Another challenge is registration and regulations. Majority of the workers in these government agencies are laid back in doing their jobs in comparison to workers of private companies. Therefore as a private business man, it is up to you to push very hard to get things done – in some cases offering tips to workers in order to receive basic services in a timely manner. If you are able to go past this stage, then the market is all yours to face. The organization of markets and industries itself present challenges (as well as opportunities) to all participants.

Also other major limitations are, the relatively low internet penetration, intermittent shortage in power generation and high electricity costs, and legislative supports, high level of corruption and limited access to VC and seed money.
However there are some few prospects you can focus on during your start and figure out ways to take advantage of them.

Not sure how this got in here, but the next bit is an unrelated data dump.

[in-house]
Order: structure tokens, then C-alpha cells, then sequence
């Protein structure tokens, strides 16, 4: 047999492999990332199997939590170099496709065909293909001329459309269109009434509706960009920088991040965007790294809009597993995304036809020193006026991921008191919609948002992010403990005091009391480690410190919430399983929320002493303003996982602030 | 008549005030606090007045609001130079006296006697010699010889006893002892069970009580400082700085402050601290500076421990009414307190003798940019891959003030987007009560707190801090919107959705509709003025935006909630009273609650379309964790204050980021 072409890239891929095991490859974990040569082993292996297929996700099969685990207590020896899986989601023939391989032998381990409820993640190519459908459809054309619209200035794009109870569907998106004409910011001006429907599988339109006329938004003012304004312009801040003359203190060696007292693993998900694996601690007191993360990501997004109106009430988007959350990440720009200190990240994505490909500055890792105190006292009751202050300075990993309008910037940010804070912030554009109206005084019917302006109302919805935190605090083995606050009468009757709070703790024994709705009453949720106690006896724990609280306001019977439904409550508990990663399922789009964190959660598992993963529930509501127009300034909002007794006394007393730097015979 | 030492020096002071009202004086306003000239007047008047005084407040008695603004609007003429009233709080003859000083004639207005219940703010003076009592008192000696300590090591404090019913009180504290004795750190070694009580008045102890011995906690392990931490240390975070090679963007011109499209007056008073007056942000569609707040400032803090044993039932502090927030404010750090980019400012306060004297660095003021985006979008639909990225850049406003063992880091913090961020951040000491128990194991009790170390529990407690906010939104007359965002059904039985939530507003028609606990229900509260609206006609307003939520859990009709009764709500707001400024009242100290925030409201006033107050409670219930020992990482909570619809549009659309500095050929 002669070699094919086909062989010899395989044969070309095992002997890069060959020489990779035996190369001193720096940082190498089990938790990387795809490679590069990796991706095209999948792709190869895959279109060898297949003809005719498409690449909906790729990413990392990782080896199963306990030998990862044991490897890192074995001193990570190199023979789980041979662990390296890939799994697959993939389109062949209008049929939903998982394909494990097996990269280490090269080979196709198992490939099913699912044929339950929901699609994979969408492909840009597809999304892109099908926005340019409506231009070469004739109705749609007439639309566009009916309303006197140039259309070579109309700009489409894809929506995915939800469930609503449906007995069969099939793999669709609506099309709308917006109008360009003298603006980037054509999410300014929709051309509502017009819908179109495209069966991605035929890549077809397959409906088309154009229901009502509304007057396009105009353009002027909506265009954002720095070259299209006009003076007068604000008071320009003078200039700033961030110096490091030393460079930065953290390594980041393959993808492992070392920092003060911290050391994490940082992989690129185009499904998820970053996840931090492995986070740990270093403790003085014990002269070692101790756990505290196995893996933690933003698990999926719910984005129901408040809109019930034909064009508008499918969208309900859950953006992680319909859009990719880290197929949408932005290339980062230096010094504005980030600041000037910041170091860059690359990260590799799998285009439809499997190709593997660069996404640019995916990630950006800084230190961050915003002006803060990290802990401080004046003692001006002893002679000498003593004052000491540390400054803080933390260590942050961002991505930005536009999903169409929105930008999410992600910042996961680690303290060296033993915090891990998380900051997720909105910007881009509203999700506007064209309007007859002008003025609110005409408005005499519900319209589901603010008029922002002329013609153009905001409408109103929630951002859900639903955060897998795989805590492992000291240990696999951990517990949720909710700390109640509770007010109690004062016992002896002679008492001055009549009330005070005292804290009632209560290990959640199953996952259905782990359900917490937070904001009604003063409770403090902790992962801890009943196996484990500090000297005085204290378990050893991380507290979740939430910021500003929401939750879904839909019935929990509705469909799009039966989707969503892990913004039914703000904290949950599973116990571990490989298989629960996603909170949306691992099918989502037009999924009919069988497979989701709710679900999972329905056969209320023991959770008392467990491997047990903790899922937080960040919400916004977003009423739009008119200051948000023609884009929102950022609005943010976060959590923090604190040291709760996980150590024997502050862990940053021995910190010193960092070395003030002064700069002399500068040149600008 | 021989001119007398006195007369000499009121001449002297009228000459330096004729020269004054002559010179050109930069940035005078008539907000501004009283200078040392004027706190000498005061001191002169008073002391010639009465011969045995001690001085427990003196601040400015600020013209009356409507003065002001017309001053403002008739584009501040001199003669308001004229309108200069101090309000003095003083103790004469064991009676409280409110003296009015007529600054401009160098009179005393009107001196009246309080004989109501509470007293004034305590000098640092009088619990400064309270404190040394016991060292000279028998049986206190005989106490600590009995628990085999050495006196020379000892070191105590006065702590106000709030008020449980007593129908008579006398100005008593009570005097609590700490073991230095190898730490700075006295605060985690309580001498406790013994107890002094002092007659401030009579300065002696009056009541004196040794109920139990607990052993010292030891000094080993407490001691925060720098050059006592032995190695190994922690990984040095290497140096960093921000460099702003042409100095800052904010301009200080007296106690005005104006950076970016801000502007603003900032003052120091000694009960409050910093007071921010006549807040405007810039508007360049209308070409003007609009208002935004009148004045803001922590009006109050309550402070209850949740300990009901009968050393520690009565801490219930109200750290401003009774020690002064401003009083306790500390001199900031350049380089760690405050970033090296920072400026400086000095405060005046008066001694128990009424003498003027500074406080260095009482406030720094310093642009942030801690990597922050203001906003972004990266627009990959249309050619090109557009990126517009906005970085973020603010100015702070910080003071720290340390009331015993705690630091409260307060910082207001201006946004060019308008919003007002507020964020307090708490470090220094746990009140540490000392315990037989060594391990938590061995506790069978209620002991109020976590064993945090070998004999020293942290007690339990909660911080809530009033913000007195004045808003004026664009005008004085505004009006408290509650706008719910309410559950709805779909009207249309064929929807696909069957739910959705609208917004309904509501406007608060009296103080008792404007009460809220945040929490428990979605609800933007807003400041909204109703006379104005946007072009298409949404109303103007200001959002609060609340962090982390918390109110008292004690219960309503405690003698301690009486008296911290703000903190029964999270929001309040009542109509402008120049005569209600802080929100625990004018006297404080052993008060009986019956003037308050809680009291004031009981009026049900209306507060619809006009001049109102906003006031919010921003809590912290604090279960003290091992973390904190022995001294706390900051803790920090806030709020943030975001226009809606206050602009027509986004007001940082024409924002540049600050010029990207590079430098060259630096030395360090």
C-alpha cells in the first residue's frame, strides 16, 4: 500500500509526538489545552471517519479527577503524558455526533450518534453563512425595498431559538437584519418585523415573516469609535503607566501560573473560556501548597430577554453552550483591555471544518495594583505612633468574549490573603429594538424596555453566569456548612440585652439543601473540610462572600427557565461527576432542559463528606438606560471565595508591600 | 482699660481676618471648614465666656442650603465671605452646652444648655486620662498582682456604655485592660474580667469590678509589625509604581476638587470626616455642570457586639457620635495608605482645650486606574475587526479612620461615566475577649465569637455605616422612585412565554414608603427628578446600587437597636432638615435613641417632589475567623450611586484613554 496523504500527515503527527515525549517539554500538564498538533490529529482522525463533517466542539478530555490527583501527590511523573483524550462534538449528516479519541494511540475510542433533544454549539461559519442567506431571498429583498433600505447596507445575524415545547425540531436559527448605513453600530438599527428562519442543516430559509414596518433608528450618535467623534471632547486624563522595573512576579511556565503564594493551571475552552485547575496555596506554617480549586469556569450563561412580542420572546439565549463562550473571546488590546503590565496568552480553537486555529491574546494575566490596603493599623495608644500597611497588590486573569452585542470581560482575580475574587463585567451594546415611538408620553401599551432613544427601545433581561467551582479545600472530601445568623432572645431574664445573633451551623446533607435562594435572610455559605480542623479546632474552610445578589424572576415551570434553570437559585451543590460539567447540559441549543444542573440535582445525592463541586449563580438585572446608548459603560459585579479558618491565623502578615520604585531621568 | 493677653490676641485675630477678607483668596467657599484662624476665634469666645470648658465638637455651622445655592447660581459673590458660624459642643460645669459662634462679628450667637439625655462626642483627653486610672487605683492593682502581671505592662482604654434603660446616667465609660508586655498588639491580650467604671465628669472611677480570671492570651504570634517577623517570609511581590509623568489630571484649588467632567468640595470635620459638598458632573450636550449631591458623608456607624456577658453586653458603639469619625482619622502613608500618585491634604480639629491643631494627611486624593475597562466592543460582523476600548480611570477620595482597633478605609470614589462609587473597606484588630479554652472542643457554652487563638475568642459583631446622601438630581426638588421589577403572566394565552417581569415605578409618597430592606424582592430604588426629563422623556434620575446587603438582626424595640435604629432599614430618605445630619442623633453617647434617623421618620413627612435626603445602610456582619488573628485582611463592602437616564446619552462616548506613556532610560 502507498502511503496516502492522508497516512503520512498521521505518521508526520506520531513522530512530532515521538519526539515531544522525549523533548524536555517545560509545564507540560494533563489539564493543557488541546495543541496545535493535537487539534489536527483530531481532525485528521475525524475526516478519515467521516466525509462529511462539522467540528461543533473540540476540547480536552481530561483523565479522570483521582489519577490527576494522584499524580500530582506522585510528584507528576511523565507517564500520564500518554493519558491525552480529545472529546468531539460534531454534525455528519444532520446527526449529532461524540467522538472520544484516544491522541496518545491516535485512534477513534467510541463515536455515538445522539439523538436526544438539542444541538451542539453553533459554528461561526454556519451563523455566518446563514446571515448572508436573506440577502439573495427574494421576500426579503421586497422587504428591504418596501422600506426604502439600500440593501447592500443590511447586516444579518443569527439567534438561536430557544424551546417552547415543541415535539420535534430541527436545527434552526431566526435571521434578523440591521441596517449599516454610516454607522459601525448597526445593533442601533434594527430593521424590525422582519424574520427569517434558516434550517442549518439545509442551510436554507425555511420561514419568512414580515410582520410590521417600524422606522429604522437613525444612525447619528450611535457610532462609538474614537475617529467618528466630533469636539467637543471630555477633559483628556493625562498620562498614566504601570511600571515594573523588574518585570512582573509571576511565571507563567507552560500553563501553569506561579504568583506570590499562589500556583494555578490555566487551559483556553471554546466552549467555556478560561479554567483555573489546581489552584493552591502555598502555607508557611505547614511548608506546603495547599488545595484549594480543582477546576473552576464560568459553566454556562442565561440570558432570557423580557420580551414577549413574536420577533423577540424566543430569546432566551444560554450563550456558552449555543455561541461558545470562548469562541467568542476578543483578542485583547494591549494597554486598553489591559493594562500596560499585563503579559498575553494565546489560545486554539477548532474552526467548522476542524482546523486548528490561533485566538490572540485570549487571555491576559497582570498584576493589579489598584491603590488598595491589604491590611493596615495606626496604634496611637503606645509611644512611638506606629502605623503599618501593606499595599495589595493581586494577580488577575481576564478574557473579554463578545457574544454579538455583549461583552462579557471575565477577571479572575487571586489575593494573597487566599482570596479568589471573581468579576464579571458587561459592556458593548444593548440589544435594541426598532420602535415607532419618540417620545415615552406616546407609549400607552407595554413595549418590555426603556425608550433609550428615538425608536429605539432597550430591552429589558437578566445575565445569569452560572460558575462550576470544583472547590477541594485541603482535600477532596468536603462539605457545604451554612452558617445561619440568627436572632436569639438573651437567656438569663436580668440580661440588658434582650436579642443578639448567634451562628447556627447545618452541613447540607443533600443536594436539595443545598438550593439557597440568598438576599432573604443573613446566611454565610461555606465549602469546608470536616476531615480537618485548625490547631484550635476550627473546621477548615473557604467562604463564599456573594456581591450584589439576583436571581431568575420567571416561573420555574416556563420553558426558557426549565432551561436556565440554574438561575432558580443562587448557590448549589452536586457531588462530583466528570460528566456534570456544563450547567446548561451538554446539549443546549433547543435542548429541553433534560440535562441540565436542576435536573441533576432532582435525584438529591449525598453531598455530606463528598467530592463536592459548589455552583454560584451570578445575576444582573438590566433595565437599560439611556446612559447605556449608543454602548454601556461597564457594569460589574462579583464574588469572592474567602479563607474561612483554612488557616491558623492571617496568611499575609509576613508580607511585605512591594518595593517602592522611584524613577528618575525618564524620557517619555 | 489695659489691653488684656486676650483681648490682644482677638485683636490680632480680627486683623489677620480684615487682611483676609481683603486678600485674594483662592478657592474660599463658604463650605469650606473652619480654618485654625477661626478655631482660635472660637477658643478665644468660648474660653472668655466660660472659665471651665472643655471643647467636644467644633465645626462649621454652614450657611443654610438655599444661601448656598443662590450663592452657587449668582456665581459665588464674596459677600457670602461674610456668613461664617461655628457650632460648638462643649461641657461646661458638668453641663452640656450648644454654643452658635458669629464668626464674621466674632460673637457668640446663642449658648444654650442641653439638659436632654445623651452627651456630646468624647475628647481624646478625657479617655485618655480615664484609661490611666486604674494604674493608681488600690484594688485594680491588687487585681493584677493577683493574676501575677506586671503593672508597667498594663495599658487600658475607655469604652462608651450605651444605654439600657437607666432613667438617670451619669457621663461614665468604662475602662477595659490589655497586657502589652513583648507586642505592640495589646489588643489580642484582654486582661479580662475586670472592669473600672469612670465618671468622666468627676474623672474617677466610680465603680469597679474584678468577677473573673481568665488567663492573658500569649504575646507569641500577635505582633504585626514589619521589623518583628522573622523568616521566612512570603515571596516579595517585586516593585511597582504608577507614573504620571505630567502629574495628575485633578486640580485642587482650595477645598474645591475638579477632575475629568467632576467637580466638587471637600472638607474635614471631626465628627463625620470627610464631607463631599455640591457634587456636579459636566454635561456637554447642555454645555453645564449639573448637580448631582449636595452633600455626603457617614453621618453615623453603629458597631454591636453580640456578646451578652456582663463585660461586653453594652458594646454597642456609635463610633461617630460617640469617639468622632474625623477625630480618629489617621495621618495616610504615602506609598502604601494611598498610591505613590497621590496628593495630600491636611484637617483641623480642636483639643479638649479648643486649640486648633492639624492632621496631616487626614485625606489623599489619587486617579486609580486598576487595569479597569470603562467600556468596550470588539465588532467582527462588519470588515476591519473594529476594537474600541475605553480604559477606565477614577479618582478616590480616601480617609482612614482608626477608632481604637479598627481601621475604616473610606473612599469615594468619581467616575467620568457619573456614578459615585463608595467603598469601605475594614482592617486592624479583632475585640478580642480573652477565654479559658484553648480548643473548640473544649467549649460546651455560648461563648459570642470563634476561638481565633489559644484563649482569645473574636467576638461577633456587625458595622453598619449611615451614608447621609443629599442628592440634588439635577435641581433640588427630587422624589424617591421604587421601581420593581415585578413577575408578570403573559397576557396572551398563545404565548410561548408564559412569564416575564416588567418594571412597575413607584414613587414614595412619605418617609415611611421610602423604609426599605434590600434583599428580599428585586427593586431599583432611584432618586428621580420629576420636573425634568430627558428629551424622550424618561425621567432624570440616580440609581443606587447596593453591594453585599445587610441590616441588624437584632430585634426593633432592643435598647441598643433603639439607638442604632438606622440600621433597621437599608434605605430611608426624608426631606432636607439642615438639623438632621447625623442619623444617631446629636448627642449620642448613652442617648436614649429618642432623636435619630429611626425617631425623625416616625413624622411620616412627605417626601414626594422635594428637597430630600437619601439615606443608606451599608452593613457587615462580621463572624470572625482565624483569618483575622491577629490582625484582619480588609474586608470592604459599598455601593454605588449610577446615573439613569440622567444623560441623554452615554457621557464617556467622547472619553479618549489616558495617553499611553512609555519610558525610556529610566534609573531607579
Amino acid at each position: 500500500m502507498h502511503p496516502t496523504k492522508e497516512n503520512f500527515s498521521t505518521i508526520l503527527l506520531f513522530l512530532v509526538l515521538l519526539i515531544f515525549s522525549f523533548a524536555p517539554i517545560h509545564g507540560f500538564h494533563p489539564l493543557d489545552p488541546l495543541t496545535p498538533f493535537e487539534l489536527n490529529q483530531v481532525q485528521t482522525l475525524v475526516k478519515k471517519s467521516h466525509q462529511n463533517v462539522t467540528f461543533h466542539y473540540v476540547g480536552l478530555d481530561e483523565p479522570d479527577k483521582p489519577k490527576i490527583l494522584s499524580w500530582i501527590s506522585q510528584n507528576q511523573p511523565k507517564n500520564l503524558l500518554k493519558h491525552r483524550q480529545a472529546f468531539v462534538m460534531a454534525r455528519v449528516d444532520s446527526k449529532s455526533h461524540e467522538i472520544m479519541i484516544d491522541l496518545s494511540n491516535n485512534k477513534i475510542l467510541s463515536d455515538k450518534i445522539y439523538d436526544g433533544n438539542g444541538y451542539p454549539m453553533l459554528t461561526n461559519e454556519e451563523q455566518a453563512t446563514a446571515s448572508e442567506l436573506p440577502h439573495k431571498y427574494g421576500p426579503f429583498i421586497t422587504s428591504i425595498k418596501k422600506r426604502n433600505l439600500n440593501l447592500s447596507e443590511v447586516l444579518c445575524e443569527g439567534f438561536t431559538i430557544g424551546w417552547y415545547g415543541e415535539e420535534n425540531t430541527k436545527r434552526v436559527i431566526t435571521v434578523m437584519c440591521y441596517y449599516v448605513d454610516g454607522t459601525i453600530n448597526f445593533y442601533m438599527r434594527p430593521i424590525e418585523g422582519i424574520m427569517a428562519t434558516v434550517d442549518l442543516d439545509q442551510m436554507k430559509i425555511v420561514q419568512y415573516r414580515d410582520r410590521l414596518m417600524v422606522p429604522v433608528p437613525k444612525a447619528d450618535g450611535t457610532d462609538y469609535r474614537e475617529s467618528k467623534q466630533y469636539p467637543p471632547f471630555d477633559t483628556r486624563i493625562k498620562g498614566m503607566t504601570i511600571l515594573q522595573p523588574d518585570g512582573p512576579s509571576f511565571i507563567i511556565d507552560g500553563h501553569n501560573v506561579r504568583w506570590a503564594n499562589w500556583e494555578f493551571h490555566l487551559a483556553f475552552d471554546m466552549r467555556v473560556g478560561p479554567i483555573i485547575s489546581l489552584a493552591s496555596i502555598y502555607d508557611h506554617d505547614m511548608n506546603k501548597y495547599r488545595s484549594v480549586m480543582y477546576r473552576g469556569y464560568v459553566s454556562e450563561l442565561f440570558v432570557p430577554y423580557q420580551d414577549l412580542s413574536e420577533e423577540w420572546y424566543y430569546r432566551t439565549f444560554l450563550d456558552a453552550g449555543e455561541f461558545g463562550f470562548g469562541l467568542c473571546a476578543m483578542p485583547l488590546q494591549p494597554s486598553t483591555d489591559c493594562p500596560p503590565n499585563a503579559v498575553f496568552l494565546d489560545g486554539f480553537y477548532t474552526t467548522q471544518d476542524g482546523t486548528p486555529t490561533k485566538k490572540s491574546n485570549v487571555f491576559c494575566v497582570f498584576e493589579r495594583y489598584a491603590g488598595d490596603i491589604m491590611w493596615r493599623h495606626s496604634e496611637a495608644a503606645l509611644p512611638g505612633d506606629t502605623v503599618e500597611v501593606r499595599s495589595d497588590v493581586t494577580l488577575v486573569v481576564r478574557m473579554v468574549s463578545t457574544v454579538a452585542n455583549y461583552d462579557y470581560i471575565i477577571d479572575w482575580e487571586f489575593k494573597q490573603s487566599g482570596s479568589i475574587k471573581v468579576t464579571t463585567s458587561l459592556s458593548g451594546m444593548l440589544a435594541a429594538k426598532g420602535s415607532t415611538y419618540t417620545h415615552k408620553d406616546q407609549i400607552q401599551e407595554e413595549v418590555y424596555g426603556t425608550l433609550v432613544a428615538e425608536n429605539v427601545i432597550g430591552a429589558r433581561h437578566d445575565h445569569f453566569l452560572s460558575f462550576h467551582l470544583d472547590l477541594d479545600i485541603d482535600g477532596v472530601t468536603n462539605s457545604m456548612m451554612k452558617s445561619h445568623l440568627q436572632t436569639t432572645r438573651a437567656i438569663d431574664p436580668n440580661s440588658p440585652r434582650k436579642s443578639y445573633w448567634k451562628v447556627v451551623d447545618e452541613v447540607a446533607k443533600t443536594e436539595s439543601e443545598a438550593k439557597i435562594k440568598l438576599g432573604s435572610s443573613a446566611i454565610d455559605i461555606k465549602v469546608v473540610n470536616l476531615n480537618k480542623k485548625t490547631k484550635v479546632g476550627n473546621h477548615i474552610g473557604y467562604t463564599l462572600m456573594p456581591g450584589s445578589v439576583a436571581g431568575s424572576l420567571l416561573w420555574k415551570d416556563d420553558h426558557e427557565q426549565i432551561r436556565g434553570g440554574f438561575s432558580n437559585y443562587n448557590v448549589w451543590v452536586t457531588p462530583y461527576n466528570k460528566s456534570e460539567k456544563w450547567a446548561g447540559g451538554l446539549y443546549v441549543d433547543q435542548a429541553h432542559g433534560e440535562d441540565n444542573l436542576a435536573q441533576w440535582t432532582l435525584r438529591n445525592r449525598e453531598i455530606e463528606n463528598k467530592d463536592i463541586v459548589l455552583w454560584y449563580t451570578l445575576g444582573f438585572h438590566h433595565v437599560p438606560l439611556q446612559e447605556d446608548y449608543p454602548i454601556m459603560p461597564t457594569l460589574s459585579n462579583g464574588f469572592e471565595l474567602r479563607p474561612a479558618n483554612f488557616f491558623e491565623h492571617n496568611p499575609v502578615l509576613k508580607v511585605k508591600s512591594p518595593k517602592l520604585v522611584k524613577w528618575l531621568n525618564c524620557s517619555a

Opportunities in Ghana

Despite the seemingly endless challenges, there are also numerous reasons for anyone to start a small business in the country. Ghana presents a large youth population, gradual economic expansion and development, robust telecommunication infrastructure, abundant human resource, low wages among others. The legal system is one that is fast developing and presents numerous courts for redress. In addition, there is a generally supportive socio-political environment -one conducive for investors and entrepreneurs looking at doing business in Africa for the long-term

Attractive industries you can focus on include but not limited to tourism, media & entertainment, e-jobs, agriculture, manufacturing, financial services.

 

 

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These 5 Drawbacks Could be The Reasons Why You Are Not Hired